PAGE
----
Hose, herbs, and holiday

If you have grown plants before you know some flourish and others wilt.  This week I think I have given up on my rhubarb.

My rhubarb skeleton

When I was given the roots they were really caked in clay.  I can make several diagnosis but most important it did not get off to a good start.  I have a friend who has offer rhubarb before so I am hoping to see if I can get some this fall.

This has been an exciting week of raspberry harvesting.  Next week I think we will go to a you-pick raspberry farm to collect enough to make enough jam for the year and for gifts.  We did start our jam season with a batch of strawberry jam. We purchased several quarts from a Mennonite family at a local farmers market.

Yummy strawberry jam.

The weather this week has really helped the garden grow.

The herb garden growing well, especially this past week.

The herbs are doing well. I did plant some more oregano and lemon balm seeds. Those two herbs did not germinate well.  We will see what comes of these late seed plants.

Many of the tomatoes has flowers. While taking a picture of the flowers I also found a young tomato. Can you see it?

Tomato flowers and small tomato on the right.

I do need prune the tomatoes and some of the peppers.  I want good fruit not just beautiful plants.

One of my goals this past year has been to improve my “companion” gardening skills. Companion gardening uses the variety of vegetables and flowers to attract helpful insects and to discourage damaging insects.    I planted some sunflowers and cosmos this week to add color.  They will bring pollinators and other helpful bugs like lady bugs.  I also hope some of the plants will discourage bugs who like to eat vegetables and leaves.   Companion gardening also uses plant variety to maintain or improve soil quality.  Beans and corn work well together this way.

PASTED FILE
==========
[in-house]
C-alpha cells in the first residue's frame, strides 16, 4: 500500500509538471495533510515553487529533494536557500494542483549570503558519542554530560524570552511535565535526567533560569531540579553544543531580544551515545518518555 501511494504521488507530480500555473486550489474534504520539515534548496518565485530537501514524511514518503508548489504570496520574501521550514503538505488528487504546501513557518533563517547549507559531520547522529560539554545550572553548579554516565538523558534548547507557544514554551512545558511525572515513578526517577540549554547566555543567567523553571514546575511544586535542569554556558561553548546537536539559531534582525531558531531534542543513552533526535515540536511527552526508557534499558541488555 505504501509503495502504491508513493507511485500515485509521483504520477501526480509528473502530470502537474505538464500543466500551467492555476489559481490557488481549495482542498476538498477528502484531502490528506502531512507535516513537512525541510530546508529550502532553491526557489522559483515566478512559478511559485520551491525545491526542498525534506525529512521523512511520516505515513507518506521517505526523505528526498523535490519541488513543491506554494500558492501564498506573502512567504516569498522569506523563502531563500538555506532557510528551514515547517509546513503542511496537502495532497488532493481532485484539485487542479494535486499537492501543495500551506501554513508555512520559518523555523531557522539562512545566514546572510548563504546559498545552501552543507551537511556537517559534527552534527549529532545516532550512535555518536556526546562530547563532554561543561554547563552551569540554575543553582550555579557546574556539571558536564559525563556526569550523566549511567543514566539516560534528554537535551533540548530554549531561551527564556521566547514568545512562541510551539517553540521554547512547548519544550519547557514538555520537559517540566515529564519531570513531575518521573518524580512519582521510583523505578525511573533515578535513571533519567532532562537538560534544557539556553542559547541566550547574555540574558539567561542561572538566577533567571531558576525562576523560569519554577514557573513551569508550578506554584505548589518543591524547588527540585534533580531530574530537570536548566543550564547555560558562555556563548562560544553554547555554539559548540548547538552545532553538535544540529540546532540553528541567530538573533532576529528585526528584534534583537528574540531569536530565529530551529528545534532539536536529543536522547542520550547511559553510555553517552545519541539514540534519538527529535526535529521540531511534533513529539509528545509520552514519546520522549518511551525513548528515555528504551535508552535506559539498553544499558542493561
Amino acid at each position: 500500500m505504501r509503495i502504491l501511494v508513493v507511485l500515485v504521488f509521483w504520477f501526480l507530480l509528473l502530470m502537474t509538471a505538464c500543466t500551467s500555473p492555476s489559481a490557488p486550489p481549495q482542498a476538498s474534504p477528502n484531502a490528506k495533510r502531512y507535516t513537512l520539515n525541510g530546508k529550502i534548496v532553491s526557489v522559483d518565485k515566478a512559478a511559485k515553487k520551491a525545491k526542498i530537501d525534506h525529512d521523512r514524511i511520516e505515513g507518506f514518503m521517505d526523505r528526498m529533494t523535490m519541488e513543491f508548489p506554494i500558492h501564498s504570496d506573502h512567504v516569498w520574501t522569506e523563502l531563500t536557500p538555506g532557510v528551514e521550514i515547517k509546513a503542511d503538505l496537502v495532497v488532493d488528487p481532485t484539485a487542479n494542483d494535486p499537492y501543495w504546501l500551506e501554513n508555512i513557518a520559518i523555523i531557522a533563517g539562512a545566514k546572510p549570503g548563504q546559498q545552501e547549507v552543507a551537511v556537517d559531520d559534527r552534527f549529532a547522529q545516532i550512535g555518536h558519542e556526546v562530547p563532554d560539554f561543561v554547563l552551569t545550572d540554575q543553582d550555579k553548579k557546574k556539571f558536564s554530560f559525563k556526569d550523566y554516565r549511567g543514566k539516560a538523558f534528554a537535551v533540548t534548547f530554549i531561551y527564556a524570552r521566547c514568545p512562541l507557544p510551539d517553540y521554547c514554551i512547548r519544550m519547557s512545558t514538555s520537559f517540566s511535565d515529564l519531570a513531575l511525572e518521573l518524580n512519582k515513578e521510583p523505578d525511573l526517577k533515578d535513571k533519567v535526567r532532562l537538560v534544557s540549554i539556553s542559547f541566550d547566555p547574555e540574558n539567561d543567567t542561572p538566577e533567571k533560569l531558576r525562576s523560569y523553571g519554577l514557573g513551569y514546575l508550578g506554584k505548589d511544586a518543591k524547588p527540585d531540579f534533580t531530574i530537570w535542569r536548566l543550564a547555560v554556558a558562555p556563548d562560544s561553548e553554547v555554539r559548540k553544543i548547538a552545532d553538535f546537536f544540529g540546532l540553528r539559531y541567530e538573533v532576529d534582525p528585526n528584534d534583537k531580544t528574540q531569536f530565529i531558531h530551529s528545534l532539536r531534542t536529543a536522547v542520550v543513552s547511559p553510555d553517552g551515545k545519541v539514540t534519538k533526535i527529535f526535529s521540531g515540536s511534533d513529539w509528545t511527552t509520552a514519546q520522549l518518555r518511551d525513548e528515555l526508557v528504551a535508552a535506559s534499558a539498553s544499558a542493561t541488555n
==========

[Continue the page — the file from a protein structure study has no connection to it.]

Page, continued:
A green bean in the foreground, corn in the middle ground, and Alyssum to add color and bring helpful insects.

A couple of weeks ago I heard from some friends, and they asked what a soaker hose is.  Well here is how I use a soaker hose.

Click to enlarge
The soaker hose is porous, and the water "weeps" through
Click to enlarge.
One end is capped so the water only weeps out through the hose.

The goal is to keep the hose close to the root/stem.  Then the plant root gets watered most efficiently.  The idea is that this saves water by not spraying it all over and helps the plant by keeping the leaves dry.  Wet leaves can spread disease or aid the development of disease.

The soaker hose close to the pepper plants.

Regardless, I find watering with the soaker hose much easier.  I hook it up. Turn the water on and let it go.  Then I forget I am watering the garden. I only turn on the water about two turns, in contrast to when I use the spray attachment when I turn the water about five or six times.

I hope you have a good week.  I hope you are able to enjoy some relaxation during the holiday weekend.


3 thoughts on “Hose, herbs, and holiday

  1. That strawberry jam looks delicious! Sorry about your rhubarb. I’ve never grown it, and if it doesn’t like clay soil, I guess I know now why I’ve never heard of anyone around here growing it much. Loved seeing your little tomato! Soaker hoses are perfect for the vegetable garden, as most plants are planted in rows. Have a Happy 4th!

  2. Spencer, what do you do to prune your peppers and tomatoes? I haven’t done any pruning on mine yet. I have two pepper plants that didn’t survive a bad storm a month ago, two that aren’t producing, and two that have a lot of young fruit. My tomatoes are doing very well though.

  3. I’d like to hear more about pruning peppers as well. I pruned tomatoes, but read it wasn’t recommended with peppers. Whats the best way to do it.

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